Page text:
30 minutes ago my two co-authors (Constance Adams and Georgi Petrov) and I submitted our paper for the AIAA’s Space 2012 conference in Pasadena, held in September. Here’s out abstract:
Recent DARPA sponsorship of research on a hypothetical interstellar, crewed expedition has sparked renewed interest in multi-generational crewed spaceships. As a case in point, the Hundred Year Starship Study (100YSS) seeks to anticipate enabling technologies required to effect human ventures beyond the solar system. This paper examines the requirements, assumptions, and parameters of a multigenerational colonization mission. The complexities of such an interstellar mission are staggering, and given the current state of the art, are here outlined at the highest level. And while it may be commonly assumed that the primary challenges of such a mission are technological in nature, this paper takes up this problem as a complex “systems of systems”, not neglecting the architectural and social dimensions of such a mission. The authors suggest an energy-conservative, achievable mission architecture that maximizes in-situ resource utilization (ISRU) while assuming plausible technological advances in this century. The proposed Design Reference Mission (DRM) results in a ship that is scalable over time to accommodate a growing crew, proliferating skill requirements and increasing technological readiness levels. It is therefore anticipated that prior to the completion of the voyage to, and eventual colonization of, an exoplanet the starship itself is to be “colonized” by the initial and successive crews. In addition, a preliminary crew size predicated on an optimal steady-state ship population is proposed. The authors draw upon the scholarly and fictional literature addressing multigenerational starships as a means of underscoring social and ethical issues that will play significant roles in mission success.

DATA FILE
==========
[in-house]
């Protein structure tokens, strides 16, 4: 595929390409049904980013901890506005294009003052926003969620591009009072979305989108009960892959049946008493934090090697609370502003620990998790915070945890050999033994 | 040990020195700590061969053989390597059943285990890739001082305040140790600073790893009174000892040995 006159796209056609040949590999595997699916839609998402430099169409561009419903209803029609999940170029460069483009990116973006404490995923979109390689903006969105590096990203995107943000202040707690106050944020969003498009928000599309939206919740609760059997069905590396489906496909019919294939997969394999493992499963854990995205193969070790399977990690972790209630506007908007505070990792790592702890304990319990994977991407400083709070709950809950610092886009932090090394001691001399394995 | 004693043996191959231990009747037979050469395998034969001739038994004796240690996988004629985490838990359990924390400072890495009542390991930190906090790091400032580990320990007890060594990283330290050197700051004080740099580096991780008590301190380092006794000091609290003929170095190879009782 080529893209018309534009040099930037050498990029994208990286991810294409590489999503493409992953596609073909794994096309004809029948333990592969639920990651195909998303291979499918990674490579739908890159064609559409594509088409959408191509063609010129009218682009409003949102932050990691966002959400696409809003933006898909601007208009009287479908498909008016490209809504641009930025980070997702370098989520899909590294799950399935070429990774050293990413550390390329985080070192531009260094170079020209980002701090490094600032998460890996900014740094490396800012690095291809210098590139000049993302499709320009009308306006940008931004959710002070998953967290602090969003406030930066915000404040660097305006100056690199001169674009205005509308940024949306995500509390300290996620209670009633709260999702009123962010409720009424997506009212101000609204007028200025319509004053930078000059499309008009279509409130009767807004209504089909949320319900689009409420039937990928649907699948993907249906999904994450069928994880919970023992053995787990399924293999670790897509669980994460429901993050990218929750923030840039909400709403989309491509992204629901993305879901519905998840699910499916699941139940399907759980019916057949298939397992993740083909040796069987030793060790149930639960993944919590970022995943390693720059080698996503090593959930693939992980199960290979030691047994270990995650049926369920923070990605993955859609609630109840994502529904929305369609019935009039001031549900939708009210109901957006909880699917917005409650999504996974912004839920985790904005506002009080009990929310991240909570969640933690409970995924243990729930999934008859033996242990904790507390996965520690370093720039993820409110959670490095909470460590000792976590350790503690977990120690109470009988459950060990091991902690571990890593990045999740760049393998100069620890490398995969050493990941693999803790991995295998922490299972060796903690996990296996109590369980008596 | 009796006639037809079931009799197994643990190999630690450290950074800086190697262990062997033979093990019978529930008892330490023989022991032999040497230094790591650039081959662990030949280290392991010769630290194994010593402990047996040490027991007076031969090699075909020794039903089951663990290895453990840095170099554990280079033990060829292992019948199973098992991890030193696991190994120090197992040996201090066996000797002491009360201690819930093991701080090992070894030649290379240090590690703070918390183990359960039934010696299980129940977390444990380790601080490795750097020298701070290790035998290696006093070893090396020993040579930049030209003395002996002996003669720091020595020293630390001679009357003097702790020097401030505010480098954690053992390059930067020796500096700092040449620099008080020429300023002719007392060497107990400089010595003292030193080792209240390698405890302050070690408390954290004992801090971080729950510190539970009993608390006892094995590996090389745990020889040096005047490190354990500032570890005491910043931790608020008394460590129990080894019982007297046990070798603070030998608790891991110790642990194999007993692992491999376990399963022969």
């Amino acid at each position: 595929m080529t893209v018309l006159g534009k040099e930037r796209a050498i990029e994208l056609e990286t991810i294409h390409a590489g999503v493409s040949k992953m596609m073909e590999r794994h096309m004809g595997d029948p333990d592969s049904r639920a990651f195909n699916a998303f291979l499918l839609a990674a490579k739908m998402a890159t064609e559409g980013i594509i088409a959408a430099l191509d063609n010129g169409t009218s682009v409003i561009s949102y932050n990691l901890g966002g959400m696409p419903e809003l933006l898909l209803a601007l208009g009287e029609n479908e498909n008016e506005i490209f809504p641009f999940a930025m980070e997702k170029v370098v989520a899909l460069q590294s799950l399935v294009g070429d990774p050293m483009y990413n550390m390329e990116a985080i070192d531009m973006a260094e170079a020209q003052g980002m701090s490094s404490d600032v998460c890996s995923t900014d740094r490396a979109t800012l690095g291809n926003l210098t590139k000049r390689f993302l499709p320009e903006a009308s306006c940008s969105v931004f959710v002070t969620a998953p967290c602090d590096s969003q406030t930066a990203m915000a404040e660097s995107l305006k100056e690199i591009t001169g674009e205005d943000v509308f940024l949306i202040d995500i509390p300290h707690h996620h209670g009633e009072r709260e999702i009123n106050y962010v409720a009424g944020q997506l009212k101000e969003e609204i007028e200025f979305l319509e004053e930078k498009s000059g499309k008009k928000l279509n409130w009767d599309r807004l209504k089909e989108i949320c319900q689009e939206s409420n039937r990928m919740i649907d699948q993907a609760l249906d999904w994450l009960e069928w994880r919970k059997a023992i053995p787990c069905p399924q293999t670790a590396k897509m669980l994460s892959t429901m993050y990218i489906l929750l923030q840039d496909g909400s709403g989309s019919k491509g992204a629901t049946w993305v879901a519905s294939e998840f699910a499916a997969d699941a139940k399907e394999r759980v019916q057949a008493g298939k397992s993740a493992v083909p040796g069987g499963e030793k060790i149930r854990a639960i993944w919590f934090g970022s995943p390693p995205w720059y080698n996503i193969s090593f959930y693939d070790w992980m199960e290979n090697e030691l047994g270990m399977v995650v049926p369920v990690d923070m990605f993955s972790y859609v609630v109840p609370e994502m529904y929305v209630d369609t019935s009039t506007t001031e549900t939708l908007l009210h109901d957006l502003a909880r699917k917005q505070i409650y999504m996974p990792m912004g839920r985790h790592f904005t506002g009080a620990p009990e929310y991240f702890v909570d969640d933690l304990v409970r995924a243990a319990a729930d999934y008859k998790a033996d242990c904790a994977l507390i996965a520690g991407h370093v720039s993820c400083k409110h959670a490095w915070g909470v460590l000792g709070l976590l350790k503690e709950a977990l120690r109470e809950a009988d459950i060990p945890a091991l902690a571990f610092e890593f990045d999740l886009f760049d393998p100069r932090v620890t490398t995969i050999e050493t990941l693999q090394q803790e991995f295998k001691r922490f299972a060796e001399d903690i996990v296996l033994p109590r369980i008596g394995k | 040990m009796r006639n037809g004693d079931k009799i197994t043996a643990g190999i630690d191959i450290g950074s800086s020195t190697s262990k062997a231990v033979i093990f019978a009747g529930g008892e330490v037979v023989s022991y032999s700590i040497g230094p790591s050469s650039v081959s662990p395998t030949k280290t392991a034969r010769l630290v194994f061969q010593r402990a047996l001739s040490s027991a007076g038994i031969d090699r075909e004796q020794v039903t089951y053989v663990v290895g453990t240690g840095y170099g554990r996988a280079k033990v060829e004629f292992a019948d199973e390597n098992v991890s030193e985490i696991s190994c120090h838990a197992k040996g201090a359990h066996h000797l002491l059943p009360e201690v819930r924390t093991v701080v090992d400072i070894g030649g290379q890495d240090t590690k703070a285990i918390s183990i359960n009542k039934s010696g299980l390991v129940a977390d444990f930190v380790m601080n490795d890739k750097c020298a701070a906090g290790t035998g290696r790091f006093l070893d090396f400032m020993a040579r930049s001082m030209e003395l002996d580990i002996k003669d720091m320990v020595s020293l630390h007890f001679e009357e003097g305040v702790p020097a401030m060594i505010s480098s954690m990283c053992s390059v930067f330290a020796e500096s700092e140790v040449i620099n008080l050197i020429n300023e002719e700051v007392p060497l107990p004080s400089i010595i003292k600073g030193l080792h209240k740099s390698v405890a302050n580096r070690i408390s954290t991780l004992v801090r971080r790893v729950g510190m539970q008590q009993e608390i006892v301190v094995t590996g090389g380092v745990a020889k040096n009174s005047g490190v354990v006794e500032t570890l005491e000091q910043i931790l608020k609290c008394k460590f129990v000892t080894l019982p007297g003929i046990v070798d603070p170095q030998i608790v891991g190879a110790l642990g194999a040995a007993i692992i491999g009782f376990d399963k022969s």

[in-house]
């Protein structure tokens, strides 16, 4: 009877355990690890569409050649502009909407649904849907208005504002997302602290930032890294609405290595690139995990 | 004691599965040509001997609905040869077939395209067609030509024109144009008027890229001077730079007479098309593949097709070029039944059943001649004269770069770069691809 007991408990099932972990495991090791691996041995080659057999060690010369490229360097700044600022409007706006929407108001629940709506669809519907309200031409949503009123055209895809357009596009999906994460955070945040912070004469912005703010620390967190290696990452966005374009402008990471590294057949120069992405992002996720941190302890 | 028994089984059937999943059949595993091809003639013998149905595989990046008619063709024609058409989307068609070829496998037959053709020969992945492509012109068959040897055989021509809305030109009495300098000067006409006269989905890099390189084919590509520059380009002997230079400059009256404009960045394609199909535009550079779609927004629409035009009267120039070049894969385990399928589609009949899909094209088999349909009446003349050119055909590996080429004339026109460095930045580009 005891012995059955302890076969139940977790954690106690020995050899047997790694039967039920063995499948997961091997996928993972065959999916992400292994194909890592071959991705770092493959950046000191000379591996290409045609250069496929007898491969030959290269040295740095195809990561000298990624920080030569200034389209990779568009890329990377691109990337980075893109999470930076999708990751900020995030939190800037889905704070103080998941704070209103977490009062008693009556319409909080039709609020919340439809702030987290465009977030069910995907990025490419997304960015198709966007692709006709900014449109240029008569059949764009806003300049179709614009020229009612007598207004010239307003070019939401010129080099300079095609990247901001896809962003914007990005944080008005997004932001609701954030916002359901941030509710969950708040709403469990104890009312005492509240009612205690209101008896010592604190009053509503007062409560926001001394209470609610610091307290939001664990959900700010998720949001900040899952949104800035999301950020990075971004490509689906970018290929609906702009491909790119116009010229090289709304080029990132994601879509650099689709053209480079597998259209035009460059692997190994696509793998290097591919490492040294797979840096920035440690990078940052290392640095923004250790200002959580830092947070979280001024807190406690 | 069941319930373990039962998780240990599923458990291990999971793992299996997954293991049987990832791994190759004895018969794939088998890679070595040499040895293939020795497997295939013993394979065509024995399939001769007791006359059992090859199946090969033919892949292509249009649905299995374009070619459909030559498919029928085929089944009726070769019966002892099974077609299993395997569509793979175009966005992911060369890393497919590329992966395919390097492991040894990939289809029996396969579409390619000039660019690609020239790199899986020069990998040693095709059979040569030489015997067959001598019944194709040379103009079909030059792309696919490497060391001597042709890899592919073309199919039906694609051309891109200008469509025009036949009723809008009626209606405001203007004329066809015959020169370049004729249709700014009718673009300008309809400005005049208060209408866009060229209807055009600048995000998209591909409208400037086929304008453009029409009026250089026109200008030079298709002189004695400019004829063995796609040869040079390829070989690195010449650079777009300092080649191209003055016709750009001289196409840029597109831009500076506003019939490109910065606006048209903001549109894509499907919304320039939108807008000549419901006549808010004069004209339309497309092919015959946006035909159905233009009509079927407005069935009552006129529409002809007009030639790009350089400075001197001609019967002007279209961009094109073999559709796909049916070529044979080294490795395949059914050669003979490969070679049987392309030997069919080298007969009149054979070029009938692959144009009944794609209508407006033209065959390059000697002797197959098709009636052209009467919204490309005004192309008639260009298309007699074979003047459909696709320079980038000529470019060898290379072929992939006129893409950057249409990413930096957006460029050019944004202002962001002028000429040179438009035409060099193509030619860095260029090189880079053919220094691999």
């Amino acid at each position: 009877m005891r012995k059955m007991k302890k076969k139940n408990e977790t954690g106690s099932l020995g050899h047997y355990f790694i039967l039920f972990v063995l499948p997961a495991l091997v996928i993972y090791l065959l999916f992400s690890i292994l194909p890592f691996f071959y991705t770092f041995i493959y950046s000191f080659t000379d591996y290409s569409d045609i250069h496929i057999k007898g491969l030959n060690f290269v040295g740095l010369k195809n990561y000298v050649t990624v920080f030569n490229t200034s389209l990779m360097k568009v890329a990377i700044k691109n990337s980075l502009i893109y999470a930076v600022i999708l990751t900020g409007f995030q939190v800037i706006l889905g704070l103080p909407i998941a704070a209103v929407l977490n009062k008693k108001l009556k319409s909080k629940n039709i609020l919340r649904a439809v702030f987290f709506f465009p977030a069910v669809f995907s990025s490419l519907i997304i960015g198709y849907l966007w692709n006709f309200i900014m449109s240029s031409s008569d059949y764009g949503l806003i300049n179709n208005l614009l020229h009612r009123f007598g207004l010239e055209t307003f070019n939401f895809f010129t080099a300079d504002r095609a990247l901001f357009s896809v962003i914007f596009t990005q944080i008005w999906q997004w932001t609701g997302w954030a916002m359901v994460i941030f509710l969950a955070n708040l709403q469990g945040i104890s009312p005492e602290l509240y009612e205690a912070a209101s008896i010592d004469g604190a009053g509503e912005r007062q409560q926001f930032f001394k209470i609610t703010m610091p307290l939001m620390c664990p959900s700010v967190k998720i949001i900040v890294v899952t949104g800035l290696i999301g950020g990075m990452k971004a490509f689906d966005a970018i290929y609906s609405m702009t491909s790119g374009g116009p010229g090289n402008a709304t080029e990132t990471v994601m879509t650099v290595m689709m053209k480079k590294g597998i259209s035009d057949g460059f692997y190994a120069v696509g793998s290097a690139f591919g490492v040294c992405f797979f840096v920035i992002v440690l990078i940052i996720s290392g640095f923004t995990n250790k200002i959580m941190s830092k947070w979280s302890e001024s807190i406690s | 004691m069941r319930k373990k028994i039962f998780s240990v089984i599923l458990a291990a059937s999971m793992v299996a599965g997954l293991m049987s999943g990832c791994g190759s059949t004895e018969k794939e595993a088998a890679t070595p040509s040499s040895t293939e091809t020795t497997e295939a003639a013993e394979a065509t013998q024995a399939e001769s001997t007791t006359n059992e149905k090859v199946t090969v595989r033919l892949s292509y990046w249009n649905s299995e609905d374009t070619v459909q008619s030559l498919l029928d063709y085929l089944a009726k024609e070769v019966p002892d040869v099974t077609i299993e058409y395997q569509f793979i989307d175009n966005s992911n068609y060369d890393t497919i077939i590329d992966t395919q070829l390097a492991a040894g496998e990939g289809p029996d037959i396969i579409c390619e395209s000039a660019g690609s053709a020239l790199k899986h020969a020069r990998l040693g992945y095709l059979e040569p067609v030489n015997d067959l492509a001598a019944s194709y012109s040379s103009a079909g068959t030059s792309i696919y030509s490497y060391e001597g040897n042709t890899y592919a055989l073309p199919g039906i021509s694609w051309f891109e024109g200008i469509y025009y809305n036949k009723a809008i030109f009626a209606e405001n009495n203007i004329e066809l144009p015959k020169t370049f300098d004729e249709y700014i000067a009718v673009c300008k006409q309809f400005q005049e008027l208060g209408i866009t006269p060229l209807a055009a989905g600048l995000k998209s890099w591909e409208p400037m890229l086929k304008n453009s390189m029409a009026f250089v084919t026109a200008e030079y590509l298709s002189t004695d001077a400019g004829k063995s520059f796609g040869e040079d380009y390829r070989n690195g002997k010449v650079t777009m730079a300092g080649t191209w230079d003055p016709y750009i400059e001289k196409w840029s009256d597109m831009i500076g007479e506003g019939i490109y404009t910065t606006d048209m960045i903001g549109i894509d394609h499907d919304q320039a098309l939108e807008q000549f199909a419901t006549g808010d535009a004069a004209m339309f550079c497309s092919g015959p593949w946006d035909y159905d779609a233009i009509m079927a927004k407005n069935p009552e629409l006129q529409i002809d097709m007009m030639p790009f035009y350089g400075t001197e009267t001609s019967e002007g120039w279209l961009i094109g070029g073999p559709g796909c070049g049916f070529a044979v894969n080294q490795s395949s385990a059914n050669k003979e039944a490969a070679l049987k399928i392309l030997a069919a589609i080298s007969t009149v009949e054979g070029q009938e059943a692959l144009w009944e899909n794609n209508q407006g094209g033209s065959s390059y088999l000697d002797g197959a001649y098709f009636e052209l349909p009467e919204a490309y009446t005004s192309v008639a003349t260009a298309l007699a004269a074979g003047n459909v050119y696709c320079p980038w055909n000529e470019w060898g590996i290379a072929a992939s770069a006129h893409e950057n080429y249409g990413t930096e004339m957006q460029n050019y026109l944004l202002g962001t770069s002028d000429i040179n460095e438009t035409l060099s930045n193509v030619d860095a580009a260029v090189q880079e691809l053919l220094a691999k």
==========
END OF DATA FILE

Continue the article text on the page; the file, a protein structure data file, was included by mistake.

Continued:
Update: we weren’t able to attend the conference, but will be looking to get the article published this year if possible.